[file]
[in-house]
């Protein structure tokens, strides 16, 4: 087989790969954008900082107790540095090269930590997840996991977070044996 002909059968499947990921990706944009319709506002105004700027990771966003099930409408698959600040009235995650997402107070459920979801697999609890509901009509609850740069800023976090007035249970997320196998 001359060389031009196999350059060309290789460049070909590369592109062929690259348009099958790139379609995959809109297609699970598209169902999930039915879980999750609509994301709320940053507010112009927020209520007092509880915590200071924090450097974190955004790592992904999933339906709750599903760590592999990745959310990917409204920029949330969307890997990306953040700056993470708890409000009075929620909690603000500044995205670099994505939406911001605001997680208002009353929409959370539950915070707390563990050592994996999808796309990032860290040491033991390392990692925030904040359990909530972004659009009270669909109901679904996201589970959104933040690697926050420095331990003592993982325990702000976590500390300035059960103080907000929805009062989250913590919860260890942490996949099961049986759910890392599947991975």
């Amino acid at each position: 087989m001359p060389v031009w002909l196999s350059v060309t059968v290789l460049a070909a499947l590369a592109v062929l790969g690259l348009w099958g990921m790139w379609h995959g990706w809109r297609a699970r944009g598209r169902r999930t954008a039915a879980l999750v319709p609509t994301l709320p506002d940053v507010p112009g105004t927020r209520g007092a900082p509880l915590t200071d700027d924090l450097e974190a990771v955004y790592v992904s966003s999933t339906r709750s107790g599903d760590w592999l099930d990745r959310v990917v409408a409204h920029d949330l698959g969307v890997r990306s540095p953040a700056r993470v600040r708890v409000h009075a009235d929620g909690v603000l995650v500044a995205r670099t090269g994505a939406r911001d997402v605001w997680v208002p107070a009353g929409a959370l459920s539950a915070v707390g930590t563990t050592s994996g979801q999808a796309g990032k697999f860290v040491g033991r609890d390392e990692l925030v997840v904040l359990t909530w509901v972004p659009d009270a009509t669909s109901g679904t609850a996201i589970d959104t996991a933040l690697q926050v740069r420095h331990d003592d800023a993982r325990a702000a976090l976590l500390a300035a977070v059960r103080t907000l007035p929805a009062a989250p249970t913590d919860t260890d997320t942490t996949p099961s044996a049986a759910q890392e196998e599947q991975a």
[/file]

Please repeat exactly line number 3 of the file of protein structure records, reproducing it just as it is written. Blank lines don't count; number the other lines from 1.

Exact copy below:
């Amino acid at each position: 087989m001359p060389v031009w002909l196999s350059v060309t059968v290789l460049a070909a499947l590369a592109v062929l790969g690259l348009w099958g990921m790139w379609h995959g990706w809109r297609a699970r944009g598209r169902r999930t954008a039915a879980l999750v319709p609509t994301l709320p506002d940053v507010p112009g105004t927020r209520g007092a900082p509880l915590t200071d700027d924090l450097e974190a990771v955004y790592v992904s966003s999933t339906r709750s107790g599903d760590w592999l099930d990745r959310v990917v409408a409204h920029d949330l698959g969307v890997r990306s540095p953040a700056r993470v600040r708890v409000h009075a009235d929620g909690v603000l995650v500044a995205r670099t090269g994505a939406r911001d997402v605001w997680v208002p107070a009353g929409a959370l459920s539950a915070v707390g930590t563990t050592s994996g979801q999808a796309g990032k697999f860290v040491g033991r609890d390392e990692l925030v997840v904040l359990t909530w509901v972004p659009d009270a009509t669909s109901g679904t609850a996201i589970d959104t996991a933040l690697q926050v740069r420095h331990d003592d800023a993982r325990a702000a976090l976590l500390a300035a977070v059960r103080t907000l007035p929805a009062a989250p249970t913590d919860t260890d997320t942490t996949p099961s044996a049986a759910q890392e196998e599947q991975a």